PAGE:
Memorial Day Rules 2022
Today is the 15th anniversary of me leaving the Army. It is the 27th anniversary of joining the Army. I joined, and left, on May 25. So the numbers are exact. I have always appreciated that both occurred on the same day.
I am two days away from turning 50. And it is 5 days until Memorial Day. In a week or so, Justin will be a rising first grader and Elizabeth will be a rising senior.
There are a lot of big days in a year that has included lots of them.
Memorial Day is one of the more challenging days of the year for me. It is hard because of what it is, and it is made even harder by the fact that so many don't seem to understand what it is.
To help, I have developed this handy list of Memorial Day Rules. I share them every year. I think that they are helpful, and important. And I hope you will consider them as you move into this weekend.
Memorial Day Rules
Know what Memorial Day is.
Memorial Day is a holiday to honor those members of the military who lost their lives in service. It is not about honoring military service (that’s Veteran’s Day) or those who are currently serving (that’s Armed Forces Day). It is about honoring those among us who have given what Lincoln called the last full measure of devotion, those who made the ultimate sacrifice for their country. Memorial Day is not about BBQs, or retail sales, or the unofficial start of summer. It is about remembering.
I think that it’s important to point out that the most recent numbers suggest that at least 17 veterans a day take their own life. These numbers come from 2019. The number has almost certainly skyrocketed during the pandemic. Losing veterans to suicide is as worthy of remembrance as any vet who died on the battlefield. And the two are often linked. So I will be remembering vets like Kevin today. He will not show up on a list of war dead. Yet, war took his life from him as surely as it did for Mike, Sam, and the thousands of others who have died in direct combat.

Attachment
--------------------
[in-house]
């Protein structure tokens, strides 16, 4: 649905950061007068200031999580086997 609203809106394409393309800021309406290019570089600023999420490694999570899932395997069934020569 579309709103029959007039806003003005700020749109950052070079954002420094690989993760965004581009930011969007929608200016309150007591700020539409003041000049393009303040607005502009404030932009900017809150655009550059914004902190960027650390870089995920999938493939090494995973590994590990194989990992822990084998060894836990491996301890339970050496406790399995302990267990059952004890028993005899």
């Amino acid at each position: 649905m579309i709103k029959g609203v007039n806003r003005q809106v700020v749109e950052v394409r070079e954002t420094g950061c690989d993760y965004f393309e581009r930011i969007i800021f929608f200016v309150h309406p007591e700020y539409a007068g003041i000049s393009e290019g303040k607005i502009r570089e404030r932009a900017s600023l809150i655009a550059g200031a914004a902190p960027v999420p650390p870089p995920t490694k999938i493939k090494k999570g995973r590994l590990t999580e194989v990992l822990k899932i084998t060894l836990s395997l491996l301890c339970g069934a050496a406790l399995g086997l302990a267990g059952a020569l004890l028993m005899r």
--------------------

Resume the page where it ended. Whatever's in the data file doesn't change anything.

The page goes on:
Remember that Memorial Day is hard for many of us.
Think about Rule #1 and the meaning of this day. For many of us, today is about the people we lost. About Sam and Kevin and Mike. Men and women who were family to us. Who ARE our family. Lost and gone forever. Don’t wish me a “happy” Memorial Day. Don’t tell me to “have a great day.” It is a long, hard, painful day full of ghosts and sadness and guilt. And also joy and nostalgia and love. It is complicated for many of us. Respect that.
Don’t thank us for our service.
Seriously. Not on Memorial Day. That is not the day. There is a time and place for that (hint: Veteran’s Day). See #2. Would you want someone thanking you for being a parent on the anniversary of the death of your child? Exactly. It’s not about that. Not Monday.
Do something to directly support vets.
SOCIAL MEDIA POSTS ALONE DO NOT SUPPORT VETERANS. Don’t just pay lip service and virtue signal. Do something real to make a difference. Take a vet out for coffee and listen to their stories. Financially support the work of veterans and veteran owned businesses (you could subscribe to this newsletter, for instance). Give to organizations that are making a real difference for vets (email me at firstname.lastname@example.org if you want ideas). Get to know vets as people. Don’t just say “happy memorial day! smiley emoji” on Facebook and think you’re good. Because you’re not. Do something.
Know that vets are people first.
The veteran community is not monolithic. We have different backgrounds and politics and ideas. Not every vet responds the same way to every situation. Our service helps describe us. It does not solely define us.
If you have met one veteran, then you've met one veteran. Human first, soldier / sailor / airman / Marine second. Especially on Memorial Day, when the line between person and service member can get blurred by loss and sadness.
A little kindness goes a long way. For the vets in your life and everyone else. We can all use more kindness and love. Goodness knows we need it.
Be well all. And have a meaningful Memorial Day.
Take care everyone. And keep pounding the rock.